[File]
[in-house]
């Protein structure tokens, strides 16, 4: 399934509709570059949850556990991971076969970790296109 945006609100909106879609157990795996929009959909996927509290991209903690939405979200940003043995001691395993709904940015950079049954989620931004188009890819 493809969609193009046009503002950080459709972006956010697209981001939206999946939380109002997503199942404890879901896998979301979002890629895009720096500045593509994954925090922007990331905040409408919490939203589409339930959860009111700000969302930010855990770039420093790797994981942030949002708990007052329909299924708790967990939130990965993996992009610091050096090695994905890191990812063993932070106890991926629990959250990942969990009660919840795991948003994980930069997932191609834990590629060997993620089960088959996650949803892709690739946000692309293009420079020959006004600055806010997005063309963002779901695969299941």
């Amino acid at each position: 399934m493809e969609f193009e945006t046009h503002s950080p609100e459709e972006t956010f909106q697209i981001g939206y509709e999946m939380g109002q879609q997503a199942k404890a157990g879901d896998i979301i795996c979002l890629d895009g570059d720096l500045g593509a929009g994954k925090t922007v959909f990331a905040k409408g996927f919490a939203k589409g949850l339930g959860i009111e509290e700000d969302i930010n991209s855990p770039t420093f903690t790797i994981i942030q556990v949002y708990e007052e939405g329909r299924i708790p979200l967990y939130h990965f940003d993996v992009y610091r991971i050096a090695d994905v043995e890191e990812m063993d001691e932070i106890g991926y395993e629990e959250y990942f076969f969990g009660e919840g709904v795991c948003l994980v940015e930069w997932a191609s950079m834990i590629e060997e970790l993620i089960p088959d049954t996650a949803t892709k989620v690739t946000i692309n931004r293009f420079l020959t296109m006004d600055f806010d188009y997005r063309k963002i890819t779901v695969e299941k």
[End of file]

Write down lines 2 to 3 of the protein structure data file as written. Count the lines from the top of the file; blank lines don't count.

């Protein structure tokens, strides 16, 4: 399934509709570059949850556990991971076969970790296109 945006609100909106879609157990795996929009959909996927509290991209903690939405979200940003043995001691395993709904940015950079049954989620931004188009890819 493809969609193009046009503002950080459709972006956010697209981001939206999946939380109002997503199942404890879901896998979301979002890629895009720096500045593509994954925090922007990331905040409408919490939203589409339930959860009111700000969302930010855990770039420093790797994981942030949002708990007052329909299924708790967990939130990965993996992009610091050096090695994905890191990812063993932070106890991926629990959250990942969990009660919840795991948003994980930069997932191609834990590629060997993620089960088959996650949803892709690739946000692309293009420079020959006004600055806010997005063309963002779901695969299941």
């Amino acid at each position: 399934m493809e969609f193009e945006t046009h503002s950080p609100e459709e972006t956010f909106q697209i981001g939206y509709e999946m939380g109002q879609q997503a199942k404890a157990g879901d896998i979301i795996c979002l890629d895009g570059d720096l500045g593509a929009g994954k925090t922007v959909f990331a905040k409408g996927f919490a939203k589409g949850l339930g959860i009111e509290e700000d969302i930010n991209s855990p770039t420093f903690t790797i994981i942030q556990v949002y708990e007052e939405g329909r299924i708790p979200l967990y939130h990965f940003d993996v992009y610091r991971i050096a090695d994905v043995e890191e990812m063993d001691e932070i106890g991926y395993e629990e959250y990942f076969f969990g009660e919840g709904v795991c948003l994980v940015e930069w997932a191609s950079m834990i590629e060997e970790l993620i089960p088959d049954t996650a949803t892709k989620v690739t946000i692309n931004r293009f420079l020959t296109m006004d600055f806010d188009y997005r063309k963002i890819t779901v695969e299941k």